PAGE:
To make computers faster, it’s necessary to boost the speed of transistors, the tiny switches that make up the fundamental building blocks of the machine. Although conventional silicon transistors can perform billions of calculations per second, scientists found a different material that can do trillions of calculations per second. The experiments could one day lead to personal supercomputers that fit on desks.
The material the researchers used is magnetite, the same stuff used in recording data onto disks and analog tape. In experiments conducted by at the U.S. Department of Energy’s SLAC National Accelerator Laboratory, scientists hit a sample of magnetite with a laser, which caused electrons in the material’s atoms to become either electrically conductive or non-conductive. Having two different kinds of electrons allows for binary code, the 1s and 0s that make the basic “alphabet” of computers.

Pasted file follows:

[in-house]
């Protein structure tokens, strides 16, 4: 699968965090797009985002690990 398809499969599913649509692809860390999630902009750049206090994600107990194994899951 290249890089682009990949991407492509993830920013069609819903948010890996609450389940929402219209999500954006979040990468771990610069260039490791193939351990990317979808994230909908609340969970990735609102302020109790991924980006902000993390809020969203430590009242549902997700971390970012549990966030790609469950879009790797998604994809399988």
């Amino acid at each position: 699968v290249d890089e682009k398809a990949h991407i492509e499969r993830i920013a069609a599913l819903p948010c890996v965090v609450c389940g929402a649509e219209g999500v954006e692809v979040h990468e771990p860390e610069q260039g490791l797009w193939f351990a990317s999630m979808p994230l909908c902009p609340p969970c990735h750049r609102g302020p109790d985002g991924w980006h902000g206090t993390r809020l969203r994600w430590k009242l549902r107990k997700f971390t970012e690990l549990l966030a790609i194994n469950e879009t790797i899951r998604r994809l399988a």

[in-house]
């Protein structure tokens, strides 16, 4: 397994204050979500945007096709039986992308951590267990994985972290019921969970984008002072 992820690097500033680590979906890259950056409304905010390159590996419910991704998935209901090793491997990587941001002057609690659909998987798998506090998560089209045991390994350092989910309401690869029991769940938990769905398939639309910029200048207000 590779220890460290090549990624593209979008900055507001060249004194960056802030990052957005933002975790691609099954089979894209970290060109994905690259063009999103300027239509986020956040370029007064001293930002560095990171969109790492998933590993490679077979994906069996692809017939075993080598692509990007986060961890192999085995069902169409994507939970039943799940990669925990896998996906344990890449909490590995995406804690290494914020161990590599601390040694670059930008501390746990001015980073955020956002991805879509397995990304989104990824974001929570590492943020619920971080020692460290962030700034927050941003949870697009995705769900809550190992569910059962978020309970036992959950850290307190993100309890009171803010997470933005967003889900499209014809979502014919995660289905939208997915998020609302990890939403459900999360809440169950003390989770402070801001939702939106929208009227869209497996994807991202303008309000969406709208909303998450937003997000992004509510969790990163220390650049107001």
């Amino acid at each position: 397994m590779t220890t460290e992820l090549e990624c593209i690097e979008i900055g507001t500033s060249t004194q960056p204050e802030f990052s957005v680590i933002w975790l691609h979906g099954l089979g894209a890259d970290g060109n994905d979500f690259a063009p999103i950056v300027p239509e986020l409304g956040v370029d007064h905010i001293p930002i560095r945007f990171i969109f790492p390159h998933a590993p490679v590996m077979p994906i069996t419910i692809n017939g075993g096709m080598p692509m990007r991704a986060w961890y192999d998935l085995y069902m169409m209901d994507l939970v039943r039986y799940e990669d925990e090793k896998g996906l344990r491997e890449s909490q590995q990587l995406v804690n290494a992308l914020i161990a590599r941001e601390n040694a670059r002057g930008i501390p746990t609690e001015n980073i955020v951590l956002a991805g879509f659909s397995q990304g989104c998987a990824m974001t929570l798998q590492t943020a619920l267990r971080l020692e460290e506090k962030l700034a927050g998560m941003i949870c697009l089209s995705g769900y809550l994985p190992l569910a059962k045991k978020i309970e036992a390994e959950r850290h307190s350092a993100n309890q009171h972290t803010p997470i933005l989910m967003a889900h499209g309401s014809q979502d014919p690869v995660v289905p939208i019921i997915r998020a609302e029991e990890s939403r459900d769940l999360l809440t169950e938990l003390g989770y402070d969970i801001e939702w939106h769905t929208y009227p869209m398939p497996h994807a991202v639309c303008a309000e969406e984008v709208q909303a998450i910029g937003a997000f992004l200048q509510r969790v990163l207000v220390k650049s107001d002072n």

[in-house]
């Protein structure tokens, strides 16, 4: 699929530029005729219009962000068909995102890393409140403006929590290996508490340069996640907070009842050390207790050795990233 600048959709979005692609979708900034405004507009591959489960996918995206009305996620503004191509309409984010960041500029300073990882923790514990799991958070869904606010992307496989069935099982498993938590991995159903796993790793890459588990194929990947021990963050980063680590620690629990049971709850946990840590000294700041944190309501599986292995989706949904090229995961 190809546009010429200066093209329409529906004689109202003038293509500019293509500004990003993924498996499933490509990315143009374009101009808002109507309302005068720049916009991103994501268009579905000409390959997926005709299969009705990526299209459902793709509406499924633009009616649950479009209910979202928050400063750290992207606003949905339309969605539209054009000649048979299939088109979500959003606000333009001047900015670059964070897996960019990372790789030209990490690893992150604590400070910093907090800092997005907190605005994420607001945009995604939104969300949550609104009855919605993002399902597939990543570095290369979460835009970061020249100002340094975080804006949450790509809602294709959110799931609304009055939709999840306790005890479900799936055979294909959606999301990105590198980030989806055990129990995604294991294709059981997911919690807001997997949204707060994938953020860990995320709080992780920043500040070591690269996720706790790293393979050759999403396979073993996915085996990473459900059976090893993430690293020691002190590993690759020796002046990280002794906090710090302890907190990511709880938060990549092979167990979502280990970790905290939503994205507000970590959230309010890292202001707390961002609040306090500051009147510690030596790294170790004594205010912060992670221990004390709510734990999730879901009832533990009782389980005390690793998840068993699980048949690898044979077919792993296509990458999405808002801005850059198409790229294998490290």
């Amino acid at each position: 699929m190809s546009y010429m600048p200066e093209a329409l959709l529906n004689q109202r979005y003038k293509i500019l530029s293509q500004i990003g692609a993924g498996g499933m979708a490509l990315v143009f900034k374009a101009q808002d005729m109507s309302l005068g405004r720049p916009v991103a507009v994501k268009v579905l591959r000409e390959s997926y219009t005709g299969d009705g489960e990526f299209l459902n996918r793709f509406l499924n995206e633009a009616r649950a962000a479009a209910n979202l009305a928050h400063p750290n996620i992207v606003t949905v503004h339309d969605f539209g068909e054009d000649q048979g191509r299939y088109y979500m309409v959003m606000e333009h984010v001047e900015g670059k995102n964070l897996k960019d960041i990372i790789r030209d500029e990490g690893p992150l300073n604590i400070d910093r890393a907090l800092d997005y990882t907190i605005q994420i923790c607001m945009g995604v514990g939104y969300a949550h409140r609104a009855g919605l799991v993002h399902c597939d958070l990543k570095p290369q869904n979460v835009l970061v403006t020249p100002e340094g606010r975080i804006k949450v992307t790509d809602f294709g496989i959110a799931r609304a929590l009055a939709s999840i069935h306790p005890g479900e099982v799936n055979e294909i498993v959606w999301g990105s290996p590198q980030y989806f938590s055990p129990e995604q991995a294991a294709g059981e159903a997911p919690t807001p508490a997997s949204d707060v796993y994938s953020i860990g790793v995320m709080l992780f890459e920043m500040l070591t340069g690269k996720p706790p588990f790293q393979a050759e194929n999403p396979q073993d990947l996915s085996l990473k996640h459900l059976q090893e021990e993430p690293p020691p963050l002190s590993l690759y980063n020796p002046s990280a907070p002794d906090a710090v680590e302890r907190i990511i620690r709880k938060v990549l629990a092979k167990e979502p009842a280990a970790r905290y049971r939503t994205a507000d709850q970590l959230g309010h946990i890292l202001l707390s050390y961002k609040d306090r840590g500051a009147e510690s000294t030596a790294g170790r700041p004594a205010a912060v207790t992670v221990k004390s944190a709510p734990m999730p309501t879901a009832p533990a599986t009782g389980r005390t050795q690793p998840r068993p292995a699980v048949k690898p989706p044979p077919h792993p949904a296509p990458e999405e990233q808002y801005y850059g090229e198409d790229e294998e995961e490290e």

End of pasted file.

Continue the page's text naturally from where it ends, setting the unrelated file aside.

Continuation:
The two different kinds of electrons also arranged themselves differently, with small “islands” of non-conducting magnetite surrounded by electrically conductive regions.
Right after that, the scientists shot the material with an ultra-short X-ray pulse. The X-ray pulse let the research team analyze how fast it took the magnetite to change from a non-conducting to an electrically conducting state, as well as see what shape the molecules took as they switched.
They discovered that the rearrangement formed in only a billionth of a billionth of a second.
Although the experiment showed that magnetite is a fast switch, it had to be conducted at a cool 310 degrees Fahrenheit below zero. That’s not exactly practical for real life situations. So the next step will be to find a way to get the switch to happen at room temperature. It’s also possible that another material other than magnetite would work better. And because this current experiment established a “speed limit” for other oxide-based electronics, scientists know what to look for.
The study is in this week’s issue of the journal Nature Materials.
via: Nature Materials, SLAC
Credit: Greg Stewart/SLAC